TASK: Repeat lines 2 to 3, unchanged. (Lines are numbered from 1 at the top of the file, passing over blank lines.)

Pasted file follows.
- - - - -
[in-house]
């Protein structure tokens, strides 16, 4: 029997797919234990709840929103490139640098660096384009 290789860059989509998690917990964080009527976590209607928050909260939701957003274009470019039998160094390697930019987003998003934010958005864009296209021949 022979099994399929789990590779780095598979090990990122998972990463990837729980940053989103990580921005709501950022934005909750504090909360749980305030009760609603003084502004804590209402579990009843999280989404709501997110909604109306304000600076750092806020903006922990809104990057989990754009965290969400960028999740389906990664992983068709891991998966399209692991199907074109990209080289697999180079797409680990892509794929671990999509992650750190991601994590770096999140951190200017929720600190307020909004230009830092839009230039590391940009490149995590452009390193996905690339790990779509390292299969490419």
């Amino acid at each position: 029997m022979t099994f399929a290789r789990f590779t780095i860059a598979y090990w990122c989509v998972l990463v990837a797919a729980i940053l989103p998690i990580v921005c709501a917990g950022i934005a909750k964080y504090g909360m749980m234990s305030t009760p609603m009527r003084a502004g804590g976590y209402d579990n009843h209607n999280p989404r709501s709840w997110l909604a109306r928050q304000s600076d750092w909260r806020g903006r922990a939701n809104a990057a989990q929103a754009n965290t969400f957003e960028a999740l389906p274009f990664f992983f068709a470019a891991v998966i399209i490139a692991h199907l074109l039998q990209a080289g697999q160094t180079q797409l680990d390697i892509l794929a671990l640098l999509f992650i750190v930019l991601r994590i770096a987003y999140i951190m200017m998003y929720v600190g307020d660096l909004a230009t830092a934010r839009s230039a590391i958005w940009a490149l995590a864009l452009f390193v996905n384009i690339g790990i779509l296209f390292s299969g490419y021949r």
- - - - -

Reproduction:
């Protein structure tokens, strides 16, 4: 029997797919234990709840929103490139640098660096384009 290789860059989509998690917990964080009527976590209607928050909260939701957003274009470019039998160094390697930019987003998003934010958005864009296209021949 022979099994399929789990590779780095598979090990990122998972990463990837729980940053989103990580921005709501950022934005909750504090909360749980305030009760609603003084502004804590209402579990009843999280989404709501997110909604109306304000600076750092806020903006922990809104990057989990754009965290969400960028999740389906990664992983068709891991998966399209692991199907074109990209080289697999180079797409680990892509794929671990999509992650750190991601994590770096999140951190200017929720600190307020909004230009830092839009230039590391940009490149995590452009390193996905690339790990779509390292299969490419």
């Amino acid at each position: 029997m022979t099994f399929a290789r789990f590779t780095i860059a598979y090990w990122c989509v998972l990463v990837a797919a729980i940053l989103p998690i990580v921005c709501a917990g950022i934005a909750k964080y504090g909360m749980m234990s305030t009760p609603m009527r003084a502004g804590g976590y209402d579990n009843h209607n999280p989404r709501s709840w997110l909604a109306r928050q304000s600076d750092w909260r806020g903006r922990a939701n809104a990057a989990q929103a754009n965290t969400f957003e960028a999740l389906p274009f990664f992983f068709a470019a891991v998966i399209i490139a692991h199907l074109l039998q990209a080289g697999q160094t180079q797409l680990d390697i892509l794929a671990l640098l999509f992650i750190v930019l991601r994590i770096a987003y999140i951190m200017m998003y929720v600190g307020d660096l909004a230009t830092a934010r839009s230039a590391i958005w940009a490149l995590a864009l452009f390193v996905n384009i690339g790990i779509l296209f390292s299969g490419y021949r």